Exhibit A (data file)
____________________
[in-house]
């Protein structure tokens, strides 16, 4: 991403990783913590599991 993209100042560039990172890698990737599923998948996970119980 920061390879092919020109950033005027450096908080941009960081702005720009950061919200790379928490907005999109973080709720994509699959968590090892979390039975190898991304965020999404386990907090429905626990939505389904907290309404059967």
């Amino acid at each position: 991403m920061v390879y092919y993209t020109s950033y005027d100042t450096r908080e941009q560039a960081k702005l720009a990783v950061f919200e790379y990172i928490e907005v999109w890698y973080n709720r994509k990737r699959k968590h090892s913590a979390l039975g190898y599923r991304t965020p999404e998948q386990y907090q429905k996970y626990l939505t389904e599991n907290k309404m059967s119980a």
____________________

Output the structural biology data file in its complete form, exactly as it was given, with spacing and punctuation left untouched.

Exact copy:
[in-house]
């Protein structure tokens, strides 16, 4: 991403990783913590599991 993209100042560039990172890698990737599923998948996970119980 920061390879092919020109950033005027450096908080941009960081702005720009950061919200790379928490907005999109973080709720994509699959968590090892979390039975190898991304965020999404386990907090429905626990939505389904907290309404059967």
């Amino acid at each position: 991403m920061v390879y092919y993209t020109s950033y005027d100042t450096r908080e941009q560039a960081k702005l720009a990783v950061f919200e790379y990172i928490e907005v999109w890698y973080n709720r994509k990737r699959k968590h090892s913590a979390l039975g190898y599923r991304t965020p999404e998948q386990y907090q429905k996970y626990l939505t389904e599991n907290k309404m059967s119980a």